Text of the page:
Rochester to put the brakes on speeders

First-priority streets

(in the order citizens reported them)

1. Third Street Northwest, from Manor Park to 36th Avenue

2. Nottingham Drive Northwest at 48th Street Northwest

3. Fox Valley Drive Southwest, west of the roundabout


4. Fifth Avenue Southwest between 20th and 23rd streets

5. 900 block of 14th Avenue Southwest

6. East River Road at 27th Street Northeast

7. 1800 block of Baihly Hills Drive Southwest

8. 800 block of Northern Hills Drive and 10th Avenue Northeast, near Churchill Elementary School

9. 1400 to 1800 Assisi Drive Northwest

10. 2100 block of 19th Street Northwest

11. Ninth Avenue Northwest between Elton Hills Drive and West River Parkway


Source: Rochester Public Works

City prioritizes crackdown sites

By Jeffrey Pieters

Eleven Rochester residential streets have been designated as first-priority for heightened traffic enforcement or permanent road installations to reduce traffic speed.

The streets were pulled from 62 locations reported to Rochester Public Works with speed complaints over the past five years. The department conducted one-day to two-day speed studies at each location, and ranked the locations by a combined rating of average speed and daily traffic volume.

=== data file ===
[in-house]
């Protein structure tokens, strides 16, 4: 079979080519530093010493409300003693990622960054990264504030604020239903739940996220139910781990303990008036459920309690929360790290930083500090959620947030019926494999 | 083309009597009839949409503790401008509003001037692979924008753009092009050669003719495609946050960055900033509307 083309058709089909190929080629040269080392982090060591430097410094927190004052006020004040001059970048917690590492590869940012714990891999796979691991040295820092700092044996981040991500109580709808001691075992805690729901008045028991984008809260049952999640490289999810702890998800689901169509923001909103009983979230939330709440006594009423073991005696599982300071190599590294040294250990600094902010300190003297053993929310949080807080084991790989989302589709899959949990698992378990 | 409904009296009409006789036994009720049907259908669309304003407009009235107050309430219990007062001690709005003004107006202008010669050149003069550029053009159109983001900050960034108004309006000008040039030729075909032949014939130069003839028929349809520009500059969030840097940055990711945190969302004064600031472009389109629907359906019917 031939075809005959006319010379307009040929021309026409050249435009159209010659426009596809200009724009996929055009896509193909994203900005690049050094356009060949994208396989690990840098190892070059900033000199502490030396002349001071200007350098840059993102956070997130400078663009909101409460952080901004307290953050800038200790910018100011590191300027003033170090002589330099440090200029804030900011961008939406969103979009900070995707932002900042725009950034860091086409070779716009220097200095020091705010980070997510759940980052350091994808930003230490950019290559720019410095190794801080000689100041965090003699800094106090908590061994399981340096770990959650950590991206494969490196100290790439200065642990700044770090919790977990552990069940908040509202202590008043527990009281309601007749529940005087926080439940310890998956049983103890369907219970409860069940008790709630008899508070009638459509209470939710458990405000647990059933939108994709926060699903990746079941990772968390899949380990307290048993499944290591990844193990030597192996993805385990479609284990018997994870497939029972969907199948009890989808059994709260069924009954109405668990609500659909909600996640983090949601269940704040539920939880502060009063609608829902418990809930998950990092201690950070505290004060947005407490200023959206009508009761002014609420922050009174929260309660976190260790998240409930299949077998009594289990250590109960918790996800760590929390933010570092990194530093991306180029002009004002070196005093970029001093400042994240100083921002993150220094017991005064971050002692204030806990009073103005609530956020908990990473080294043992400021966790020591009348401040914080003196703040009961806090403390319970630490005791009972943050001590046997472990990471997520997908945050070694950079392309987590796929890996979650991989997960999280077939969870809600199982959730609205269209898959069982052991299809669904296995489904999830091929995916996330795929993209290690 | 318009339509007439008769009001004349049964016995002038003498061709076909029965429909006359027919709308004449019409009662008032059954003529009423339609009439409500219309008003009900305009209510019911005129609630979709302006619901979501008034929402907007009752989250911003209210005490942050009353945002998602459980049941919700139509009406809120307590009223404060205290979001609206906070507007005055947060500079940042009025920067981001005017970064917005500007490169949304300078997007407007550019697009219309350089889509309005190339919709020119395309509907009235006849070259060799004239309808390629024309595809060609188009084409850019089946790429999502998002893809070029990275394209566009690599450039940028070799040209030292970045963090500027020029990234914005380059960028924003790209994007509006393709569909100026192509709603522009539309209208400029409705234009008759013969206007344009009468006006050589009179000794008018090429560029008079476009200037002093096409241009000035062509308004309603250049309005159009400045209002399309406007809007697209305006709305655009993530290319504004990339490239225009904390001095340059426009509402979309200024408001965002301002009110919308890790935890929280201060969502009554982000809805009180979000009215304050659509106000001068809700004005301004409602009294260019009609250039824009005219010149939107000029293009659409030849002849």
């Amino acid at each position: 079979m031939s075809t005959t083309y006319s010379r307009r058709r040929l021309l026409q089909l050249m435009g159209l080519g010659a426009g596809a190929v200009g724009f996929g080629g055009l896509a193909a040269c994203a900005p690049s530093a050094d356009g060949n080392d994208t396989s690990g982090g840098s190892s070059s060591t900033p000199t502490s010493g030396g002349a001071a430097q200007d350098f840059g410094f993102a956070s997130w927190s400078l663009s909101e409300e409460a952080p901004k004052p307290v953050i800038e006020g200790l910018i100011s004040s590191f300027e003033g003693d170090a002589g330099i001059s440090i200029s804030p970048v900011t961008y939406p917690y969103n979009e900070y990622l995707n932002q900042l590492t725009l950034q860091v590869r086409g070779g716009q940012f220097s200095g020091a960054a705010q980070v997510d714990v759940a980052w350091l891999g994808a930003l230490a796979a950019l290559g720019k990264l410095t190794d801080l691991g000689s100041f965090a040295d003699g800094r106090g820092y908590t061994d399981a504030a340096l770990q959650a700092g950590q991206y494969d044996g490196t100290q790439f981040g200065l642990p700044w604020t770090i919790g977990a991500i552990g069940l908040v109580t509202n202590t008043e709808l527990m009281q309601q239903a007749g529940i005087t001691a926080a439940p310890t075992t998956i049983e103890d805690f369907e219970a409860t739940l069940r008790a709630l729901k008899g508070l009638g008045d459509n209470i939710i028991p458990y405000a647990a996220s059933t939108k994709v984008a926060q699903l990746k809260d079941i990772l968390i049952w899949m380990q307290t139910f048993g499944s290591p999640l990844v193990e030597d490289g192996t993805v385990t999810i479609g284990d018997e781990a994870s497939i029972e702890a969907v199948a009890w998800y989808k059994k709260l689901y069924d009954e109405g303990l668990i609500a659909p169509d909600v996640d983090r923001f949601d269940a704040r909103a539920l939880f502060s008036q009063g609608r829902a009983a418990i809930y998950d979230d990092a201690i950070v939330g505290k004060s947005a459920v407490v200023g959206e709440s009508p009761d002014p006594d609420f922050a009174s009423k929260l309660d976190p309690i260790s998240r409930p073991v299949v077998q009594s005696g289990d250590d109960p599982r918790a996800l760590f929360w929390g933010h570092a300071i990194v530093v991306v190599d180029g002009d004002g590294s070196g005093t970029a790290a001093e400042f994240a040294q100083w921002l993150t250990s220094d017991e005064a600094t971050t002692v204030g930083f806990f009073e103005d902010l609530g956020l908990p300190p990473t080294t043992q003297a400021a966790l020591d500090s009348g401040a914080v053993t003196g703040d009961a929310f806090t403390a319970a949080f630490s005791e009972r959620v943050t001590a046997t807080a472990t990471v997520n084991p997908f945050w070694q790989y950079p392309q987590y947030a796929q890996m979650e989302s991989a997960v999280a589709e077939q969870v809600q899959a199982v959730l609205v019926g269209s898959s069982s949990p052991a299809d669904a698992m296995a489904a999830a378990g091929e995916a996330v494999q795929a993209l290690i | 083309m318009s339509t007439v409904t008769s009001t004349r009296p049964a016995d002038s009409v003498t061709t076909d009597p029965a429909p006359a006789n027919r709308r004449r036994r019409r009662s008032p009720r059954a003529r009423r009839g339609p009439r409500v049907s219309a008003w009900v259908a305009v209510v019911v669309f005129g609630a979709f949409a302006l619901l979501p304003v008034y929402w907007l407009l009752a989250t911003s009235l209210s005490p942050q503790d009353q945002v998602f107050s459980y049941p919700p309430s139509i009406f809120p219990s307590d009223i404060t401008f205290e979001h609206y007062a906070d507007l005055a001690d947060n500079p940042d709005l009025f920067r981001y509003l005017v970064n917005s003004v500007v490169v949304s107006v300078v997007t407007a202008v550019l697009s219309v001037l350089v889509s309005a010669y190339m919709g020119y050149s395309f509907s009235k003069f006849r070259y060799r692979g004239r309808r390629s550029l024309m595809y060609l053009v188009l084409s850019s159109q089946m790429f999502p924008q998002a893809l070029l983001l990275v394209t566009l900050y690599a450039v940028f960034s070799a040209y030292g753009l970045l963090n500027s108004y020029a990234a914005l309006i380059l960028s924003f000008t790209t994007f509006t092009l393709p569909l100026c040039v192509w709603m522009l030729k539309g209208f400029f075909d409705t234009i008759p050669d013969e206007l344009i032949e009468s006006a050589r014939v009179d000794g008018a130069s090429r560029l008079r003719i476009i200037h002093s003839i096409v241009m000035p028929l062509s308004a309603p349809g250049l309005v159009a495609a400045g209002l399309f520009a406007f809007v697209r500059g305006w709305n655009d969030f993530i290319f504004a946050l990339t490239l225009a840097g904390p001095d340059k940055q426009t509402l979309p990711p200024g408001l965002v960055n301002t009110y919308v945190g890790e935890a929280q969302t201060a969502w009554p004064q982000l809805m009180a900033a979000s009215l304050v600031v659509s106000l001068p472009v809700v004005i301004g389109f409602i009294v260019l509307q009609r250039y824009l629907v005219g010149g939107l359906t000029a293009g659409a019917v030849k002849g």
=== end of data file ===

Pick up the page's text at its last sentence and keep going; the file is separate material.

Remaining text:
By that measure, the worst reported speeding problem was on Northern Hills Drive and 10th Avenue Northeast, near Churchill Elementary School.

The typical driver there exceeded the 30-mph limit by nearly 10 mph. The street carries an average of 700 cars per day — making it a medium-volume street compared with the others in the study.


A typical driver is one traveling at the 85th percentile speed. In other words, 15 percent of drivers are going faster than the typical speed.

The highest-volume street with what the city considers a serious speeding problem was Assisi Drive Northwest, between the 1400 and 1800 addresses. A typical car there travels at 37 mph in the 30 mph zone. The average volume is about 3,700 cars per day.

The rating system, devised and described by city traffic engineer Greg Shannon, is meant to be used to give an "initial screening" to citizen requests for special electronic speed signs, added police enforcement, or permanent installations to control speed, such as speed tables or speed bumps.

The city’s enforcement options are limited on some of the streets, including six of the 11, because they carry enough traffic to make them eligible for state funding for road-repair.

Speed tables, already installed on Fox Valley Drive Southwest and Villa Road Northwest, are popular with neighborhood residents but unpopular with drivers, city officials said.

In the two sites with them installed, speeds slowed by an average of 3 mph after the installations, said Public Works director Richard Freese. Traffic volumes also dropped by about one-fourth, he said.

The city budgets $100,000 per year for "traffic calming." That’s enough for about one project a year, Freese said. The city will require groups of residents to petition the city for future traffic-calming installations, which require the residents to pay a portion of the construction costs.

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